Segments in this Video

The Ancient Workout (05:18)


Jack LaLanne describes how physical fitness can keep people from dying from inactivity. Ancient Asia developed the most effective methods for muscle toning, losing weight, and increasing flexibility. Ancient Greece was known for its Olympic Games in which top athletes would compete; in early Western culture, exercise was reserved for soldiers and slaves.

The Puritan Workout (04:31)

According to the Puritan Ethic, idleness, including exercise and playing, was considered innately sinful and was forbidden. In response to a vast outbreak of "nervous exhaustion," Doctor George Taylor prescribed a type of early aerobics in the form of Swedish Gymnastics set to music; one patient was Harriet Beecher Stowe's sister Catherine Beecher.

Morality of Fitness and Health (02:55)

Gus Hill was the American champion of "Indian Club Swinging" a popular form of exercise in the mid to late nineteenth century. Gymnasiums began prospering in the United States following the Civil War and the rise in popularity of Muscular Christianity.

The Fitness Guru (04:03)

Dr. Diocletian Lewis, a homeopathic physician, sought to emphasize how much fun physical fitness could be. Lewis experienced success and opened the first training program for P.E. teachers; in the mid-1800s people begin taking elixirs, believing they provided a quicker route to physical fitness.

The Lords of Battle Creek (06:53)

At the end of the nineteenth century, exercise equipment was being mass produced and sold to American consumers. Seventh Day Adventist Church founder Ellen White and Cornflakes inventor John Harvey Kellogg built and expanded the Battle Creek Sanitarium, a famous health resort known globally as The San.

American Fitness Culture (02:29)

Fitness magazine "Physical Culture" was started in 1898 by Bernarr Macfadden and was credited with popularizing health foods and adult exercise. Women were given a platform to speak about physical fitness in Macfadden's magazine, which was not typical of the times.

The War Workout (08:12)

During World War I, President Woodrow Wilson was surprised by the number of young men who failed the military's physical fitness examination; women in World War II had a more important role on the battlefront. LaLanne was the first fitness guru to use the media of television to promote his work and physical fitness in the homes of average Americans.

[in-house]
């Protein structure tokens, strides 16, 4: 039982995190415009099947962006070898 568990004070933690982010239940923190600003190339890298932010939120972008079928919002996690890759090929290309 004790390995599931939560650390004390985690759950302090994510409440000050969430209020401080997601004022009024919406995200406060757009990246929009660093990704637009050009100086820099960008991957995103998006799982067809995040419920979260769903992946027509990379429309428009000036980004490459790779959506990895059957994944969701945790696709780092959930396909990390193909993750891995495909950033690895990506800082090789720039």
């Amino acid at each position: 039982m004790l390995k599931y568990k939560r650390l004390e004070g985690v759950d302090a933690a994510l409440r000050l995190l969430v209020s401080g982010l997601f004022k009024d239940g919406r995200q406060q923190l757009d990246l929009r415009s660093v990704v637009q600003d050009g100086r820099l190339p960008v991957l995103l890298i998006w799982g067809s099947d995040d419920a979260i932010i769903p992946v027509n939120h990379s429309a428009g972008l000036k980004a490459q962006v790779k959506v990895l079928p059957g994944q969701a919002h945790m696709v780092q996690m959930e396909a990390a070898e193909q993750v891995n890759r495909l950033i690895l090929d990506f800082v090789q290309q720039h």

The Aerobic Workout (09:25)

The word "aerobics" is now used to describe endurance exercise that improves the cardiovascular system; the word was coined in 1966 by Dr. Kenneth Cooper. Dr. Cooper is also credited with popularizing jogging as a form of exercise in the United States, but Jane Fonda popularized aerobics among women with her fitness tapes.

Credits: Quest for Health (01:05)

Credits: Quest for Health

For additional digital leasing and purchase options contact a media consultant at 800-257-5126
(press option 3) or

Modern Marvels: Physical Fittness: Quest for Health

DVD (Chaptered) Price: $169.95
DVD + 3-Year Streaming Price: $254.93
3-Year Streaming Price: $169.95



This episode traces the role of physical fitness in the health of the individual and society from ancient Greek gymnasiums, where pupils pumped up the mind as well as body, to 19th-century Muscular Christians.

Length: 46 minutes

Item#: BVL160893

Copyright date: ©2002

Closed Captioned

Performance Rights

Prices include public performance rights.

Not available to Home Video, Dealer and Publisher customers.

Only available in USA and Canada.